Intellectual Property Overview
Trademark and Service Mark Registration and Disputes
Copyright Registration, Disputes, and Rights
REPRESENTATION NOTE FOR OUT-OF-STATE CLIENTS
Because most copyright and trademark issues are based on U.S. federal law, I am able to represent clients with intellectual property needs throughout the United States and worldwide, in addition to locally.
OVERVIEW: WHAT IS INTELLECTUAL PROPERTY?
Intellectual property ("IP") includes trademarks, copyrights, and patents. Intellectual property law ("IP law") seeks to protect exploitation of rights in creations of the mind, and to resolve related disputes.
Trademarks: A trademark includes any word, name, symbol, or device, or any combination, used, or intended to be used, in commerce to identify and distinguish the goods of one manufacturer or seller from goods manufactured or sold by others, and to indicate the source of the goods. In short, a trademark is a brand name. A service mark applies to services rather than goods but is otherwise identical to a trademark. Depending on the specific facts and circumstances, domain names may or may not be used as a trademark or service mark and are subject to some special rules.
Copyrights: Copyrights protect rights of authorship in published and unpublished literary, dramatic, artistic, and musical works, and in software.
Patents: Patents protect inventions. Patent attorneys are usually specialists. I do not practice patent law but may be able to provide a referral to a patent specialist. For more information on patents, please see the U.S. Patent and Trademark Office (USPTO) patent home page.
Trade Secrets & Confidentiality and Nondisclosure Agreements (NDA): While not always thought of as within the realm of intellectual property law, trade secrets and other confidential business information that may not be protectable or adequately protected by copyright, trademark, or patent, may often be protected by contract and by proper conduct as confidential information or as trade secrets.
My services encompass both transactional registration of copyrights and trademarks, as well as legal issues concerning infringement, fair use, and intellectual property disputes, including Internet domain name disputes. I also draft and review confidentiality, non-disclosure agreements (NDAs), and advise on the protection of company confidential information and trade secrets.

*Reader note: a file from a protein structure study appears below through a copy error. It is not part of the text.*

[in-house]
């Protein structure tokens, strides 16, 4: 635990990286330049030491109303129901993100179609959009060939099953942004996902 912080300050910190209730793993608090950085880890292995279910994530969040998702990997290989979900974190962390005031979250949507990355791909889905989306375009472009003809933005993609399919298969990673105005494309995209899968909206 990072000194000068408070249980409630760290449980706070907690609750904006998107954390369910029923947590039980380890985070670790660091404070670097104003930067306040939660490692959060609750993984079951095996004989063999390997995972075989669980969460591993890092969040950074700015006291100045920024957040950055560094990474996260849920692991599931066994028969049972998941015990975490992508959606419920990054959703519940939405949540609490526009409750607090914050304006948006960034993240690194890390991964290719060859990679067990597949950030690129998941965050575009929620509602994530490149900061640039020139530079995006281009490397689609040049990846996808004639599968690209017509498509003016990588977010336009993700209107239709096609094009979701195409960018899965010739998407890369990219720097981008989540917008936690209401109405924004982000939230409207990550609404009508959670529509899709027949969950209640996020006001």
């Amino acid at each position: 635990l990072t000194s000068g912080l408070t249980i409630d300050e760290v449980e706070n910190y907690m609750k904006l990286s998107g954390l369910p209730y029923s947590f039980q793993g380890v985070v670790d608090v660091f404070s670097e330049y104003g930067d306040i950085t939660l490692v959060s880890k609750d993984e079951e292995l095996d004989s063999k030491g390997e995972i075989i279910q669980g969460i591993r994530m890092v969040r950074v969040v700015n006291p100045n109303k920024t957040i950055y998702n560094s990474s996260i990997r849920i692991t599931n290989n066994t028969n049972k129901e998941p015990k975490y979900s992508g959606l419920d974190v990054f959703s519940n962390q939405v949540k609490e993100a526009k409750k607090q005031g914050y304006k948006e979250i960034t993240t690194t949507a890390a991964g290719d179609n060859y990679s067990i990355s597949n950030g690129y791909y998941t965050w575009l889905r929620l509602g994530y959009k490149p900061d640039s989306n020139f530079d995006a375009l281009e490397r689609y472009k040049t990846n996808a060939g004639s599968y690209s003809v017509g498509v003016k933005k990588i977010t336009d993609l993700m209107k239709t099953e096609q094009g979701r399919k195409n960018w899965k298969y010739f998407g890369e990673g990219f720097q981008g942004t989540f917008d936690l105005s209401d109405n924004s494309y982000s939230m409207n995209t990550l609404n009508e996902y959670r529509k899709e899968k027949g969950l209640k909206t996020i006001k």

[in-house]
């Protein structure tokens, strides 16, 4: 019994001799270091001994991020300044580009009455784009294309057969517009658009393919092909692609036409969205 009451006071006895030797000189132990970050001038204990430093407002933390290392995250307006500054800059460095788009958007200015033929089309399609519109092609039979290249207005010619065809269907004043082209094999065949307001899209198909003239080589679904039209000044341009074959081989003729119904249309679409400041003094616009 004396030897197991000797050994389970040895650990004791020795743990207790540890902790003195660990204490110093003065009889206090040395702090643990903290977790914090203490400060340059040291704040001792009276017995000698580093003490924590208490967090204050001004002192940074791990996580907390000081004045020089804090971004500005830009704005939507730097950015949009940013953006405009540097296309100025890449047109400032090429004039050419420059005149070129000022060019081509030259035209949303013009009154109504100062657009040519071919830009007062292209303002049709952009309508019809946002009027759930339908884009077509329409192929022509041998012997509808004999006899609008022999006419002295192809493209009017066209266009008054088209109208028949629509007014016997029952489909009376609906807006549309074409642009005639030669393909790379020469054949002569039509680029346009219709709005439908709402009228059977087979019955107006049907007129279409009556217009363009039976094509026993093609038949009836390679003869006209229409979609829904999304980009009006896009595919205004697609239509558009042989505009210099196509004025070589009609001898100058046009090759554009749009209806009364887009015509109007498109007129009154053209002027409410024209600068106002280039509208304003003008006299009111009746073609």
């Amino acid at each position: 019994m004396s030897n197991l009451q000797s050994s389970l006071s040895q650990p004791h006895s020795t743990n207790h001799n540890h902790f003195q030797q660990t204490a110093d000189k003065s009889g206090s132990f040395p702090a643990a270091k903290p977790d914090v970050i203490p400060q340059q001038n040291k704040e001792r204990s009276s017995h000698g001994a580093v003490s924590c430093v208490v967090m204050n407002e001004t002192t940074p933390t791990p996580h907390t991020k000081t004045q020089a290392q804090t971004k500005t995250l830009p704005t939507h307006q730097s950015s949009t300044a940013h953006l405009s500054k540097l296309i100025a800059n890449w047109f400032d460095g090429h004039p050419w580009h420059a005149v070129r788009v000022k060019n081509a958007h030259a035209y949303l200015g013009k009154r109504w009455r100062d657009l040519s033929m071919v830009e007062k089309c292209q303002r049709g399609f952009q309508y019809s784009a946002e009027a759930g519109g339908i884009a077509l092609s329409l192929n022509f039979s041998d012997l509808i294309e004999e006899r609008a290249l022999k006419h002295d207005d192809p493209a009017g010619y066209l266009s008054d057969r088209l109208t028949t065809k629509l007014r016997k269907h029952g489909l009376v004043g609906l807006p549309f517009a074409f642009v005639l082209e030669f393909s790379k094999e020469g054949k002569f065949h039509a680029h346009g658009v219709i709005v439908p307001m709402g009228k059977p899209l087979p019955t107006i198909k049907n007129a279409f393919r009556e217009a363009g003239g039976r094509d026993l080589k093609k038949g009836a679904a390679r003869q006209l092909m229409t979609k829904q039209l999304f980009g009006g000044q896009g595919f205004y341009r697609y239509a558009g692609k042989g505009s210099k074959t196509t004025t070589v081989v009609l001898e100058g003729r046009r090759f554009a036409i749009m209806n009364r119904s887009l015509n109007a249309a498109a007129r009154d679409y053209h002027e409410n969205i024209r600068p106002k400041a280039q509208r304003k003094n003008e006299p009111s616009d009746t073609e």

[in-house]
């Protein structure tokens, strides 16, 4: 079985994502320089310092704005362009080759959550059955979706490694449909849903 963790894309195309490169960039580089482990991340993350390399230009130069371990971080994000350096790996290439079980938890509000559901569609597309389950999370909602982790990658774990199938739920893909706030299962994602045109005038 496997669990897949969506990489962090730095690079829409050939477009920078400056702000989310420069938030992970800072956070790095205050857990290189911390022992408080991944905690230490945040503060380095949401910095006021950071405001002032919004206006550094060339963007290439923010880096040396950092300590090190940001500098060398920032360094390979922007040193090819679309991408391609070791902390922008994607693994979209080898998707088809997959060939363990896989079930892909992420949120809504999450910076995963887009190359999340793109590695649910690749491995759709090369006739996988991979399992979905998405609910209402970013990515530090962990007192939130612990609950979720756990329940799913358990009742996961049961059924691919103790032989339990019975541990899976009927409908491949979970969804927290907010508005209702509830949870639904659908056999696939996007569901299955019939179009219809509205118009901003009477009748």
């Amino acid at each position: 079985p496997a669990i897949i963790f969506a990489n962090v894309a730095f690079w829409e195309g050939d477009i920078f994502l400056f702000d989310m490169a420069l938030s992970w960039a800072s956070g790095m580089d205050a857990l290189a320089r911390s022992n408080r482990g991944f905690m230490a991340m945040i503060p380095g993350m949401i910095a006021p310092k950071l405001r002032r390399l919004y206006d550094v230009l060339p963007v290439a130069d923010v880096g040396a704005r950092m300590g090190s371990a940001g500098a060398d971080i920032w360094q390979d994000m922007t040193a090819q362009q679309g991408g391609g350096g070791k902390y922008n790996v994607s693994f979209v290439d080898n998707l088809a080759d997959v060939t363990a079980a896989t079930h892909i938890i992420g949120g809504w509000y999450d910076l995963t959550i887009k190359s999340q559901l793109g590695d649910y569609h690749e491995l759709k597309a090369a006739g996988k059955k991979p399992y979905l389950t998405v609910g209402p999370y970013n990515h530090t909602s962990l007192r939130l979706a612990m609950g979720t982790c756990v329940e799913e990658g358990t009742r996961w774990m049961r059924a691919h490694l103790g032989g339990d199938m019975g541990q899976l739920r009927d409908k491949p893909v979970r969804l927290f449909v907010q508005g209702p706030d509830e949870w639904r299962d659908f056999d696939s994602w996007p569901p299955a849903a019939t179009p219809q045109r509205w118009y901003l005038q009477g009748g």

Initial consultation via email or telephone is always without charge or obligation.
TRADEMARKS AND SERVICE MARKS
A trademark is, in essence, a brand name of, or image or slogan representing, a company, a product, or a service. If representing a service, then it is called a service mark. The familiar ® symbol represents a successfully federally registered trademark or service mark. Domain names may in some instances be used as trademarks.
Registration prevents others from using an identical or confusingly similar name or identity in the same area of commerce, thus protecting your good will and association with the name, logo, phrase, etc., in question.
The registration process involves at least two steps. First, I conduct a comprehensive search of federal, state, common law, and Internet databases and business directories to determine if the likelihood that a mark can be successfully registered. If we determine to file based on the search results, then I prosecute the registration with the USPTO up to a final determination, typically a one-year process. [More / Fees]
Copyright registration with the U.S. Copyright Office is a relatively simply procedure that perfects your right of authorship in a book, play, screenplay, film, song, computer program, game, etc.
Fees for filing a copyright application start at $400, inclusive of all needed advice, consultation, and standard filing fees. Where appropriate, a group of works registered together will often result in savings.
Legal advice to clients regarding fair use, copyright infringement, and optioning or purchasing book sub rights and other literary works or life rights. [More / Fees]
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